Traditional engagement rings typically have one dominant stone, which either stands alone or is surrounded by additional smaller stones. An engagement ring is usually given as part of the proposal, or if not, at an early point in the engagement.
By contrast, a wedding ring is traditionally a plain metal band or a diamond-encrusted eternity band that you receive when you exchange your vows during the wedding ceremony and wear from then on.
Typically, there's also a fairly significant price difference between engagement rings and wedding rings; even if the wedding band has inlaid diamonds or other gemstones, their total carat weight is generally less than that of the engagement ring.
You can, of course, throw tradition out the window. According to Taylor Lanore, former public relations director for Lauren B. Fine Jewelry and Diamonds, brides are having more of a say in the choice and design of their rings.
And not only are they parting with tradition, but they're opting to diversify their engagement and wedding ring selections. "People are doing whatever they want, and wedding bands offer the opportunity to have more flair," she says.
Traditionally, you wear your engagement ring and wedding ring together on the fourth finger of your left hand. As far as how to stack them, tradition holds that you'll wear the wedding band inside the engagement ring so that it's closer to your heart (aww).
That being said, some brides opt to wear their engagement ring on one hand and their wedding band on the other, especially if they're very diverse rings that can't be easily stacked.
Lanore suggests that couples pick out wedding bands at least two months before the wedding. "That way, you can account for any last-minute wedding planning details that might pop up, and your rings are already in production."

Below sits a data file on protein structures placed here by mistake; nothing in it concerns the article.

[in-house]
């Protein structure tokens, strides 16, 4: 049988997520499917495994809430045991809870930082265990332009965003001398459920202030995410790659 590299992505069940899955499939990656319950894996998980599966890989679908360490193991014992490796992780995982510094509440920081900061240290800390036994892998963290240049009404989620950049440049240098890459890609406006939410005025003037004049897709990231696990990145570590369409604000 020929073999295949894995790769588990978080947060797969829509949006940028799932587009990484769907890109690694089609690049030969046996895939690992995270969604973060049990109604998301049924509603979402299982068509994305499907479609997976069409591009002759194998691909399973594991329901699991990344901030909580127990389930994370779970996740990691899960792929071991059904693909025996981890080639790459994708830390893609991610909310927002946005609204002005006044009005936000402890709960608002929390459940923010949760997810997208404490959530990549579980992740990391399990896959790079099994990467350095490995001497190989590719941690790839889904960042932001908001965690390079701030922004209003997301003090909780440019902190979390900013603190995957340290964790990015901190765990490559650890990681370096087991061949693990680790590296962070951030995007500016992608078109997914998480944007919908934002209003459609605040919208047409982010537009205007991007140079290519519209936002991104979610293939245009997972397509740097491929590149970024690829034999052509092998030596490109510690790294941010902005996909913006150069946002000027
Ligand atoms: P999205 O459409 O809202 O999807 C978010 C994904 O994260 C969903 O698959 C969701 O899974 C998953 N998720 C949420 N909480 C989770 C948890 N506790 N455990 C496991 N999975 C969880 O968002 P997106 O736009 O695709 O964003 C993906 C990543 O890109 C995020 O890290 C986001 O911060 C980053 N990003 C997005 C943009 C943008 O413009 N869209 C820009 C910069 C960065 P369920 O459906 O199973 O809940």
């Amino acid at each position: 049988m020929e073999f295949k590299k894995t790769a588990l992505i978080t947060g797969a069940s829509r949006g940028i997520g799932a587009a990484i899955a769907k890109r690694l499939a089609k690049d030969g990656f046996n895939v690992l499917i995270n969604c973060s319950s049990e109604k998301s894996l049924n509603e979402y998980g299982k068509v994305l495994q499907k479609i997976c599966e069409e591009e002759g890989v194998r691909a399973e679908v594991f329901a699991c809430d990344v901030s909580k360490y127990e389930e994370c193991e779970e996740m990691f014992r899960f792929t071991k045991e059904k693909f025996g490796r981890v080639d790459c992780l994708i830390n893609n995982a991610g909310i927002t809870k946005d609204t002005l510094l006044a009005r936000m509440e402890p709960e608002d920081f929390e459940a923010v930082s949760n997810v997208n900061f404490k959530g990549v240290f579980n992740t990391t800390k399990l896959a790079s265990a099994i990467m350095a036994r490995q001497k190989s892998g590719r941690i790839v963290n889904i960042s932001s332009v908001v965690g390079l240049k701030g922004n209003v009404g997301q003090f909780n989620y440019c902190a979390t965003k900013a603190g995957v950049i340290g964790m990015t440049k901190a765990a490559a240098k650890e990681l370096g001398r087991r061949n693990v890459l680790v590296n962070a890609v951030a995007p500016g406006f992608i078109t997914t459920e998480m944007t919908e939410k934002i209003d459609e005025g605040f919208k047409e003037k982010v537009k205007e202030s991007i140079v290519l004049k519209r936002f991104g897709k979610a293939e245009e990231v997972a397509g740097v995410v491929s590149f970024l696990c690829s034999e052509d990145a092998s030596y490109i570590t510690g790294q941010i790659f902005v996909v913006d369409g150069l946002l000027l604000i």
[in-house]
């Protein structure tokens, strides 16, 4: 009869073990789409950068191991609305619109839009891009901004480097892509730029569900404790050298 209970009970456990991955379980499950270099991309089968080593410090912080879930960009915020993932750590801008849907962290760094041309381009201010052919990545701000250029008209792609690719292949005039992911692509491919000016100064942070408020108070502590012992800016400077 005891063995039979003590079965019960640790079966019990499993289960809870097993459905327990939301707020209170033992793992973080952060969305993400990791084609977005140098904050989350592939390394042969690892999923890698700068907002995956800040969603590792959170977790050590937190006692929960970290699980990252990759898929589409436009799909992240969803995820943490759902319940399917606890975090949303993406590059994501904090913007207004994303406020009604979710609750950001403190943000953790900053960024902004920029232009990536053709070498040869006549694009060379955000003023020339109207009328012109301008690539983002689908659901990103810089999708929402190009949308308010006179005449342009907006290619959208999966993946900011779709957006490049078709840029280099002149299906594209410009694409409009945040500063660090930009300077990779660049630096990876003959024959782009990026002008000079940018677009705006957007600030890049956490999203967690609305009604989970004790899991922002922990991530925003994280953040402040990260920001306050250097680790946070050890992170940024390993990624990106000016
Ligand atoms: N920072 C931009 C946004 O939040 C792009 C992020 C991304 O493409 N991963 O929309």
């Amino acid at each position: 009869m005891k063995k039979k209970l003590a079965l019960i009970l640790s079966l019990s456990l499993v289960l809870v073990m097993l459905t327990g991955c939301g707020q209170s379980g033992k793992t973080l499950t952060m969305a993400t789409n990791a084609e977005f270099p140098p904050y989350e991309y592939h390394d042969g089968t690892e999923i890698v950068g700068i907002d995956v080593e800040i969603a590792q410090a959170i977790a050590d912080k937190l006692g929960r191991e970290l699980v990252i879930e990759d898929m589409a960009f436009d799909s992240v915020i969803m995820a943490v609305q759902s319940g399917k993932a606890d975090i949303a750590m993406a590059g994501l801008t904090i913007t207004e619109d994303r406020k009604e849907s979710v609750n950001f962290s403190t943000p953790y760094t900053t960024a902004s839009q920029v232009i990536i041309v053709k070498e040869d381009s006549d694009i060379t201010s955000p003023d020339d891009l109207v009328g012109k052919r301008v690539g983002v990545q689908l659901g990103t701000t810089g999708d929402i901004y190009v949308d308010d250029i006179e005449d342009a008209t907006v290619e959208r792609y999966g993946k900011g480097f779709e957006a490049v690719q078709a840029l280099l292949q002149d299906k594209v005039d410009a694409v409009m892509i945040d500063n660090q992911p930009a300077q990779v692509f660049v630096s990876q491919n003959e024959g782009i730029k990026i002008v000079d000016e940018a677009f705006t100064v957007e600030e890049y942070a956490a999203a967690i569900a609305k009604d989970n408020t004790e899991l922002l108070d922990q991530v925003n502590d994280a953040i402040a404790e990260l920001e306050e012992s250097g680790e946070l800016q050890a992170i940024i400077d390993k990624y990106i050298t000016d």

If you're unsure about the kind of wedding band you want initially, wear your engagement ring for a few months before you choose the wedding ring.
Your preferences might change, so take your engagement ring for a spin to get a better grasp of the wedding band you're envisioning closer to the wedding day.
Ultimately, this really comes down to personal preference. If you like the traditional look, then yes, of course. Whether you're adding an eternity band set with pavé diamonds or a plain metal band,
a wedding ring and engagement ring pairing is a timeless and beautiful look. And a recent trend that shows no sign of waning is building a ring stack of three (or more!) bands, often with mixed metals and styles.
Of course, it's perfectly fine if you'd rather wear just one ring to symbolize both your engagement and your (future) married status. Here are a few sensible reasons why some brides opt to wear just one ring:
Single rings can be more comfortable and less fussy than a wedding band and engagement ring combo—and can look absolutely stunning all on their own.
It's one less ring to have to worry about losing (which is especially important if you're a bit scatterbrained).
You also don't have to worry about two rings perfectly matching; it can sometimes be tricky to find a wedding band that pairs with your engagement ring if they're not purchased as a set.
The funds that would typically be allocated for both an engagement ring and wedding band can be invested in a single, standout ring.